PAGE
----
penetration of the extremely competitive civilian
aircraft market”—pushed through the sale of 45 Bell
214ST helicopters to Iraq. The helicopters, worth some
$200 million, were originally designed for military
purposes. The New York Times later reported that
Saddam “transferred many, if not all [of these
helicopters] to his military.”

In 1988, Saddam’s forces attacked Kurdish civilians
with poisonous gas from Iraqi helicopters and planes.
U.S. intelligence sources told The LA Times in 1991,
they “believe that the American-built helicopters were
among those dropping the deadly bombs.”

In response to the gassing, sweeping sanctions were
unanimously passed by the US Senate that would have
denied Iraq access to most US technology. The measure
was killed by the White House.

Senior officials later told reporters they did not
press for punishment of Iraq at the time because they
wanted to shore up Iraq's ability to pursue the war
with Iran. Extensive research uncovered no public
statements by Donald Rumsfeld publicly expressing even
remote concern about Iraq’s use or possession of
chemical weapons until the week Iraq invaded Kuwait in
August 1990, when he appeared on an ABC news special.

Eight years later, Donald Rumsfeld signed on to an
“open letter” to President Clinton, calling on him to
eliminate “the threat posed by Saddam.” It urged
Clinton to “provide the leadership necessary to save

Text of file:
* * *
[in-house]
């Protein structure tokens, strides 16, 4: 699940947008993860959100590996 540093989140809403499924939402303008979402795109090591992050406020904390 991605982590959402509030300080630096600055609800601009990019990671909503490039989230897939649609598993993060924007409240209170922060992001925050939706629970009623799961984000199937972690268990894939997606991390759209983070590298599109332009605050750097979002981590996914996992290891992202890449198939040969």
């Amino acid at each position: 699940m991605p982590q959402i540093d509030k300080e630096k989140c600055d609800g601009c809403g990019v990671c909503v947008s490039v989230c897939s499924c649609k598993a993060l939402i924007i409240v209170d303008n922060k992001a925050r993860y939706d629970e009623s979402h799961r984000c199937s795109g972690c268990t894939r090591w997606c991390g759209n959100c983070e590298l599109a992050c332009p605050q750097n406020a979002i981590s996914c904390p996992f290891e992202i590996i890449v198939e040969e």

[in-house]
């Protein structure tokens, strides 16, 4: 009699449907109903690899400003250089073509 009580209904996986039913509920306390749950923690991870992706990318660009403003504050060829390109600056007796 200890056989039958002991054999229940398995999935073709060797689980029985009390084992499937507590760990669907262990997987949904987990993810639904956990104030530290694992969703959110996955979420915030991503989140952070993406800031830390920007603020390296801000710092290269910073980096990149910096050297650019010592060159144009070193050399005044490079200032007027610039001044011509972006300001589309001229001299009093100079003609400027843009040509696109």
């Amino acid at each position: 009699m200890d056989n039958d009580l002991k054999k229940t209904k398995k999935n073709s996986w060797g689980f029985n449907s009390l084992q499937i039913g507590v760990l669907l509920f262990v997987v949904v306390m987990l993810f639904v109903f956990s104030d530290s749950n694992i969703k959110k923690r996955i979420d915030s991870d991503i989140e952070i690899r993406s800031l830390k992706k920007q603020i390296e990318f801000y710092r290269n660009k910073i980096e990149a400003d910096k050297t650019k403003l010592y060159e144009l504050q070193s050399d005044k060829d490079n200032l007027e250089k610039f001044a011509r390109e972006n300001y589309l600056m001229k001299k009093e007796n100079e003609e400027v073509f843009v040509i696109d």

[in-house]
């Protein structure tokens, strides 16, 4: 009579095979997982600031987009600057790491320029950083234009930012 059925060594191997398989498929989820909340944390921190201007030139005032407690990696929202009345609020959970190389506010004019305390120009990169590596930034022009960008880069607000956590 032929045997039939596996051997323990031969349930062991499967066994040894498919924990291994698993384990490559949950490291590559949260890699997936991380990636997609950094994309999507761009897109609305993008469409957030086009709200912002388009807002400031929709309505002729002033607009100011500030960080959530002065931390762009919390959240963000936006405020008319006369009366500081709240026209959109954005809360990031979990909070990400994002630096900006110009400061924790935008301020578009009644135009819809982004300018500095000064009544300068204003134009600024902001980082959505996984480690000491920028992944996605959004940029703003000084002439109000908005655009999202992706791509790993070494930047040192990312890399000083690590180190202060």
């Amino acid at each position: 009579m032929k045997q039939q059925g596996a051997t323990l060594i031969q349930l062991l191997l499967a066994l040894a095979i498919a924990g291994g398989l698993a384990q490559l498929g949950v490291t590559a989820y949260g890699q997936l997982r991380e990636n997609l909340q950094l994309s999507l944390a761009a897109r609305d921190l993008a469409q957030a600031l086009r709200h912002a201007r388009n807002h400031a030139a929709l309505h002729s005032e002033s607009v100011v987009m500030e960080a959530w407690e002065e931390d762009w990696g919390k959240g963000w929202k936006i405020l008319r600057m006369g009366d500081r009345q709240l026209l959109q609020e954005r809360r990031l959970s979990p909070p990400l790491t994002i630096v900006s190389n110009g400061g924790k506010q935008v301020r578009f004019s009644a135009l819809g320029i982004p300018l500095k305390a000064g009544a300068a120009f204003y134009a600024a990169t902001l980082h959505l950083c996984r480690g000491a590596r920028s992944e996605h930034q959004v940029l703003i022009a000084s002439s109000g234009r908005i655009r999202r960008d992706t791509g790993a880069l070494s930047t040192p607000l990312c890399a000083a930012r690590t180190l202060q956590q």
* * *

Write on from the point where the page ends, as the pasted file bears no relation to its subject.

ourselves and the world from the scourge of Saddam and
the weapons of mass destruction that he refuses to

In 1984, Donald Rumsfeld was in a position to draw the
world’s attention to Saddam’s chemical threat. He was
in Baghdad as the UN concluded that chemical weapons
had been used against Iran. He was armed with a fresh
communication from the State Department that it had
“available evidence” Iraq was using chemical weapons.
But Rumsfeld said nothing.

Washington now speaks of Saddam’s threat and the
consequences of a failure to act. Despite the fact
that the administration has failed to provide even a
shred of concrete proof that Iraq has links to Al
Qaeda or has resumed production of chemical or
biological agents, Rumsfeld insists that “the absence
of evidence is not evidence of absence.”

But there is evidence of the absence of Donald
Rumsfeld’s voice at the very moment when Iraq’s
alleged threat to international security first
emerged. And in this case, the evidence of absence is
indeed evidence.

Jeremy Scahill is an independent journalist. He
reports frequently for Free Speech Radio News and
Democracy Now! In May and June 2002, he reported from